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Read More From Delishably


Left: Oiled, salted seeds ready to roast. Right: Close up of fresh roasted pumpkin seeds.

Left: Oiled, salted seeds ready to roast. Right: Close up of fresh roasted pumpkin seeds.

Pumpkin and Pumpkin Seed History

  • Archeologists believe pumpkins originated in North or Central America because squash seeds were found in Mexico that were dated to between 5500-7000 B.C.
  • Pumpkins were named "isqoutm squash" by the Native Americans.
  • "Cucurbita pepo" is the scientific name for pumpkin.
  • Pumpkins belong to the gourd family,"Curcurbitaceae"; this includes all varieties of squash and cucumbers.
  • Pumpkin strips were dried and woven into mats by Native Americans.
  • Native Americans used pumpkins to make pie crust, instead of pie.
  • Native Americans also used pumpkin flowers for food in their cooking.
  • Pumpkin has been used as medicine for many ailments all through history.
  • Christopher Columbus brought pumpkin seeds back when he returned to Europe.
  • The fairy tale, "Cinderella" written in the 17th century, was the first to use the word "pumpkin" in print.



Fun Facts about Pumpkin Seeds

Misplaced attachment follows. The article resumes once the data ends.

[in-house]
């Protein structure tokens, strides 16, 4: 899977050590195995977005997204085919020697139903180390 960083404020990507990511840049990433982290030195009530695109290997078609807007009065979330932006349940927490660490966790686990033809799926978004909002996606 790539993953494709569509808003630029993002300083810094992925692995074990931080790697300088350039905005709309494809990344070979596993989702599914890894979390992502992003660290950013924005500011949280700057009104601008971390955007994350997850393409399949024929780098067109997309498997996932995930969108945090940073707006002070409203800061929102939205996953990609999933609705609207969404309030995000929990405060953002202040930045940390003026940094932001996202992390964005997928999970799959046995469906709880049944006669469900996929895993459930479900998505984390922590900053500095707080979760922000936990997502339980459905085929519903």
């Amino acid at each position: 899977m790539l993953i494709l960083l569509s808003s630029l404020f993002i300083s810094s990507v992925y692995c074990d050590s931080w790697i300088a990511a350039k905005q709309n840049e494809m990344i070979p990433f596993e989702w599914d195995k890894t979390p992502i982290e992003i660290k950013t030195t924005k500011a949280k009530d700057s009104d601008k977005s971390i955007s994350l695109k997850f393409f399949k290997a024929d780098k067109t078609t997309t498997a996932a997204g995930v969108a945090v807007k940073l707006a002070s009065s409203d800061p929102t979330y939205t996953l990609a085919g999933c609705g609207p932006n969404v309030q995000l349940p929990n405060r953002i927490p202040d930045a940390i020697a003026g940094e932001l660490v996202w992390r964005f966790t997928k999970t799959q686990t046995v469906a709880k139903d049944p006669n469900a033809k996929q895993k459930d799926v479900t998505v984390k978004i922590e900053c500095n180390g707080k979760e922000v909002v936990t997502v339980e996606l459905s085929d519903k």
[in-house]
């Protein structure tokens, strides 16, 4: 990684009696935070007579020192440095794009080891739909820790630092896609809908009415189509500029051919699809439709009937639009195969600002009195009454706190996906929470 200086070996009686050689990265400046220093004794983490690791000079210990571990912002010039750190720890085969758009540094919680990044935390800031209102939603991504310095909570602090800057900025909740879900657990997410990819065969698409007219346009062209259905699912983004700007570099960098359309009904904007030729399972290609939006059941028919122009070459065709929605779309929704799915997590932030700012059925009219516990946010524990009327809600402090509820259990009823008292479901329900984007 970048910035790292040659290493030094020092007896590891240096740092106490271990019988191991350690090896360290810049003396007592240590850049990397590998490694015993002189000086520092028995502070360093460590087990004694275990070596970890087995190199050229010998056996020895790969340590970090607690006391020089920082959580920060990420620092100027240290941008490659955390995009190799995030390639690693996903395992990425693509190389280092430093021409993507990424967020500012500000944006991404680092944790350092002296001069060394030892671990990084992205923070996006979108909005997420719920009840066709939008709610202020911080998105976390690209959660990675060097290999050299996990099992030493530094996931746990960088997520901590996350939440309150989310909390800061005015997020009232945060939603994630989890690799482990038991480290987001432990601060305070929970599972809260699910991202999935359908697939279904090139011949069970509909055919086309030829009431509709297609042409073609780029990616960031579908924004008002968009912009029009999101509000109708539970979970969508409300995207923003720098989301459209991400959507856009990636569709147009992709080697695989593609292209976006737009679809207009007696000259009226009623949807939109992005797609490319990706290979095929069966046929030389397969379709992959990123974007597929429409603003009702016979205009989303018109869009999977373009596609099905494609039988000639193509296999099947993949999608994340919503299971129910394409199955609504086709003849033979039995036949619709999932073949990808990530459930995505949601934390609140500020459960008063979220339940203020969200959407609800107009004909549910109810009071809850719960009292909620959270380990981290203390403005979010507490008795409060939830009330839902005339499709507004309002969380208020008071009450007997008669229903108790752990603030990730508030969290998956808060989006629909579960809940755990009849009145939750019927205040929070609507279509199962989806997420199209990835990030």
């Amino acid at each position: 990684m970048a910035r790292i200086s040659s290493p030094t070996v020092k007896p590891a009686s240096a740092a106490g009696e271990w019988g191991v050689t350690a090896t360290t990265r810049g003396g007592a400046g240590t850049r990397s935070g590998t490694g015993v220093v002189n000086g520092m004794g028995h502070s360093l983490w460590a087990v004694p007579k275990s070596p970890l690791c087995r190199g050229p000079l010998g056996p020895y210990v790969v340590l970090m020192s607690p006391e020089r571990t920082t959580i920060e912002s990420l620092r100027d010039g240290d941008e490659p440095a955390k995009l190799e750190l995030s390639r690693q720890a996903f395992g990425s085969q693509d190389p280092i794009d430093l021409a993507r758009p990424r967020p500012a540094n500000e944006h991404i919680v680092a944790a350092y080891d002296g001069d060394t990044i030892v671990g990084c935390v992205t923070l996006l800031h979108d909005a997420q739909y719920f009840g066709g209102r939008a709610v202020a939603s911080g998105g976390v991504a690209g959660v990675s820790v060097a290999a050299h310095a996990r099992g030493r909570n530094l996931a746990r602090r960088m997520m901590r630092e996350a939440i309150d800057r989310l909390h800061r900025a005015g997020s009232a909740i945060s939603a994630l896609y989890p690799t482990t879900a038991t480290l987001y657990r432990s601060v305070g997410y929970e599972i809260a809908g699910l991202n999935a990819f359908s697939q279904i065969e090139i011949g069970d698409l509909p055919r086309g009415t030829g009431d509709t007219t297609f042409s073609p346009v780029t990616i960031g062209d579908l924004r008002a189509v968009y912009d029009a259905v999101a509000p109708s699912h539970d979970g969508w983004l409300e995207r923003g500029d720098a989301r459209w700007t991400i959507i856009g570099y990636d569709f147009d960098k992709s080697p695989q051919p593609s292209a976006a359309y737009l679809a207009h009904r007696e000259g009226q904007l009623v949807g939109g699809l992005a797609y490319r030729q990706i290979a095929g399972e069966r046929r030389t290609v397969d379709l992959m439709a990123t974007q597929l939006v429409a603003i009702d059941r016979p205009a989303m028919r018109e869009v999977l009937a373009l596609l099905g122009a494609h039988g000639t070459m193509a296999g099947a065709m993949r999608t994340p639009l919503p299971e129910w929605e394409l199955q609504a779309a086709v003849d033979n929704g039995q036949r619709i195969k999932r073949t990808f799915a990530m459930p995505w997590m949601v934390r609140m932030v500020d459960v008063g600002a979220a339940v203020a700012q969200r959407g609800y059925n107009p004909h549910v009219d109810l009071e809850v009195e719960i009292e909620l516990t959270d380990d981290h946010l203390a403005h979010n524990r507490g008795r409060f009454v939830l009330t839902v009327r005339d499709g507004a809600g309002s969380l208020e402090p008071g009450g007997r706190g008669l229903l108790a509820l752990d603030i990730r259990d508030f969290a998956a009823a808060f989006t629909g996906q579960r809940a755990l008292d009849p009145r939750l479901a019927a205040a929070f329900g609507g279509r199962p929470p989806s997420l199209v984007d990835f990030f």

I always find trivia facts interesting, so I gathered some about pumpkin seeds.

  • Native Americans were first to use pumpkins and pumpkin seeds, both as food and medicine.
  • Pumpkin seeds were very popular in ancient Greece.
  • Are the only nut or seed that is alkaline-forming (which helps our bodies maintain homeostasis).
  • As pumpkin seeds age (decompose) their nutritional value increases; there are very few foods that do this. The Massachusetts Experimental Station conducted tests that showed squash seeds (including pumpkin) stored over 5 months increased their protein content significantly.


These two pumpkins are ready to harvest.

These two pumpkins are ready to harvest.

Nutrient Table for 1/4 Cup of Pumpkin Seeds

Nutrient content for pumpkin seeds: from highest percentage to lowest.

NutrientAmount% Daily Value


1.47 mg



0.17 g



190.92 mg



397.64 mg



0.43 mg



9.75 g



2.52 mg



2.84 mg


Nutrients and Health Benefits

Pumpkin seeds are very nutritious; they have many vitamins, minerals, and phytochemicals that work with our bodies to keep us healthy. Some of these phytochemicals actually prevent some illnesses from occurring.

The following is a list of the nutrients pumpkin seeds contain.

  • Amino-acid L-tryptophan: In the body, L-tryptophan changes into serotonin and then changes into melatonin. Serotonin calms depression and is also helpful for sleep.
  • Phytosterols: Plant chemical compounds (phytochemicals) proven to lower LDL cholesterol levels.
  • Vitamin B: Excellent source of the entire B-vitamin group (folates, niacin, pantothenic acid, pyridoxine, riboflavin, and thiamin).
  • Vitamin E: Per 100g pumpkin seeds have 35.10mcg of tocopherol; they are a fair source of Vitamin E but may offer more benefits than we know of because of the various types of vitamin E in present in pumpkin seeds.